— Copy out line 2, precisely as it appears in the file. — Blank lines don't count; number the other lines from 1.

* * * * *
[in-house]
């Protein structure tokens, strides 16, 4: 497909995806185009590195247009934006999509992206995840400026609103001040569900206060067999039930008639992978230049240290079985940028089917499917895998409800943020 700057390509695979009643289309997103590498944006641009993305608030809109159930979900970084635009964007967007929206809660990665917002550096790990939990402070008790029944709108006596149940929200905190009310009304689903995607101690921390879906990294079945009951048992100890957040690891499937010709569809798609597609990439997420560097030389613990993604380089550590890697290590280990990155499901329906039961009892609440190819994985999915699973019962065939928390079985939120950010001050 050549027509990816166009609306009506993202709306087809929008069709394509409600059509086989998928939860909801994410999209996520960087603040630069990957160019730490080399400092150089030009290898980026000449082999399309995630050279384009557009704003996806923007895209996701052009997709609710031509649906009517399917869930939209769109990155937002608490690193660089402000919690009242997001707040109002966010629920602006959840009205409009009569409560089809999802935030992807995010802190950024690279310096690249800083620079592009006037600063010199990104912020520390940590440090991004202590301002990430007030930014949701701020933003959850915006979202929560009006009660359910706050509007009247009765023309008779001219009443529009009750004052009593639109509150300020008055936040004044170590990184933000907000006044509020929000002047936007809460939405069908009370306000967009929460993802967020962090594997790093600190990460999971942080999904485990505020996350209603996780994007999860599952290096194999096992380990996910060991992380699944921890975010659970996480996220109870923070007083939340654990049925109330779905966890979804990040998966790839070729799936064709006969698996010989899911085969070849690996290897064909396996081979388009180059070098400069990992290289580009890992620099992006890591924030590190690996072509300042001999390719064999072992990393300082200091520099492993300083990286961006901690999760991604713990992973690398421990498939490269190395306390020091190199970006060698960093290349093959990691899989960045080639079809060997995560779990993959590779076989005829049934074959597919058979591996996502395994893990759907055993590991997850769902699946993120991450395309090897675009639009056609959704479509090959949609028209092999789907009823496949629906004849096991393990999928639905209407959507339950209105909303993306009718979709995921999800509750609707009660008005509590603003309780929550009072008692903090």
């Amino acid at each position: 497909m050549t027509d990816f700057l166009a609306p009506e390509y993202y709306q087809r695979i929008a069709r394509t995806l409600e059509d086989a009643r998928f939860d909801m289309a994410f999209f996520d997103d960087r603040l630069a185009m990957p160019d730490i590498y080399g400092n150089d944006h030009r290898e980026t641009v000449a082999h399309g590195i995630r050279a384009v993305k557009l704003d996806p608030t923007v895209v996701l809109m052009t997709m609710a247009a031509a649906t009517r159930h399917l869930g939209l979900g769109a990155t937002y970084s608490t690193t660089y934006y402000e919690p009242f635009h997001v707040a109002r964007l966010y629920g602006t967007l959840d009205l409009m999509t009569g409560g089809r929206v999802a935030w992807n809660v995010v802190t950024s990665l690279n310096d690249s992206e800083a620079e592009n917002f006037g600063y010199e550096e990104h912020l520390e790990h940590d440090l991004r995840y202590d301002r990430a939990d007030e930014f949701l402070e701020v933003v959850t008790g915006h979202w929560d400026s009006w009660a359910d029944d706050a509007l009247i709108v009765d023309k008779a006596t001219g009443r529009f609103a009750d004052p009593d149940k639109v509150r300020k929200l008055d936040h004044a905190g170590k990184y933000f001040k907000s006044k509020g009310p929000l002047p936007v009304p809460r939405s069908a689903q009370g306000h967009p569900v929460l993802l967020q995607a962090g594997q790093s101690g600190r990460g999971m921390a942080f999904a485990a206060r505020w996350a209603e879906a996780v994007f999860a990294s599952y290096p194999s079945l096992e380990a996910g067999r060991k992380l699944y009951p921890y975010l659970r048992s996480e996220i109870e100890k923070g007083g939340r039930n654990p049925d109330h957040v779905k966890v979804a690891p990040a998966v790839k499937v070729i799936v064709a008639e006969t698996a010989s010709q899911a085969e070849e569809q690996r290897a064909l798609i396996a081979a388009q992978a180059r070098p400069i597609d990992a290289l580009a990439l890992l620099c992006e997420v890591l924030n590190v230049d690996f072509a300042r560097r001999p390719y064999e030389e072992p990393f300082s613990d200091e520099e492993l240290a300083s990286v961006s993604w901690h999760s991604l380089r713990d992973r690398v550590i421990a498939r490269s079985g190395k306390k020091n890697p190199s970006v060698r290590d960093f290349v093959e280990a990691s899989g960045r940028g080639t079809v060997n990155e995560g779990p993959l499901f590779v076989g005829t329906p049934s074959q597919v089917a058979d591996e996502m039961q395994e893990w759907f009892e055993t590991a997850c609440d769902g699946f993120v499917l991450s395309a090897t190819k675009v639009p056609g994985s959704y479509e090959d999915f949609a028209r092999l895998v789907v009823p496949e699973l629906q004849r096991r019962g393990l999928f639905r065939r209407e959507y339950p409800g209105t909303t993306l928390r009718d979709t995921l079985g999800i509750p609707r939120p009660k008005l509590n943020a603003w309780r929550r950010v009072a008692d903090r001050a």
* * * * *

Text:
């Protein structure tokens, strides 16, 4: 497909995806185009590195247009934006999509992206995840400026609103001040569900206060067999039930008639992978230049240290079985940028089917499917895998409800943020 700057390509695979009643289309997103590498944006641009993305608030809109159930979900970084635009964007967007929206809660990665917002550096790990939990402070008790029944709108006596149940929200905190009310009304689903995607101690921390879906990294079945009951048992100890957040690891499937010709569809798609597609990439997420560097030389613990993604380089550590890697290590280990990155499901329906039961009892609440190819994985999915699973019962065939928390079985939120950010001050 050549027509990816166009609306009506993202709306087809929008069709394509409600059509086989998928939860909801994410999209996520960087603040630069990957160019730490080399400092150089030009290898980026000449082999399309995630050279384009557009704003996806923007895209996701052009997709609710031509649906009517399917869930939209769109990155937002608490690193660089402000919690009242997001707040109002966010629920602006959840009205409009009569409560089809999802935030992807995010802190950024690279310096690249800083620079592009006037600063010199990104912020520390940590440090991004202590301002990430007030930014949701701020933003959850915006979202929560009006009660359910706050509007009247009765023309008779001219009443529009009750004052009593639109509150300020008055936040004044170590990184933000907000006044509020929000002047936007809460939405069908009370306000967009929460993802967020962090594997790093600190990460999971942080999904485990505020996350209603996780994007999860599952290096194999096992380990996910060991992380699944921890975010659970996480996220109870923070007083939340654990049925109330779905966890979804990040998966790839070729799936064709006969698996010989899911085969070849690996290897064909396996081979388009180059070098400069990992290289580009890992620099992006890591924030590190690996072509300042001999390719064999072992990393300082200091520099492993300083990286961006901690999760991604713990992973690398421990498939490269190395306390020091190199970006060698960093290349093959990691899989960045080639079809060997995560779990993959590779076989005829049934074959597919058979591996996502395994893990759907055993590991997850769902699946993120991450395309090897675009639009056609959704479509090959949609028209092999789907009823496949629906004849096991393990999928639905209407959507339950209105909303993306009718979709995921999800509750609707009660008005509590603003309780929550009072008692903090």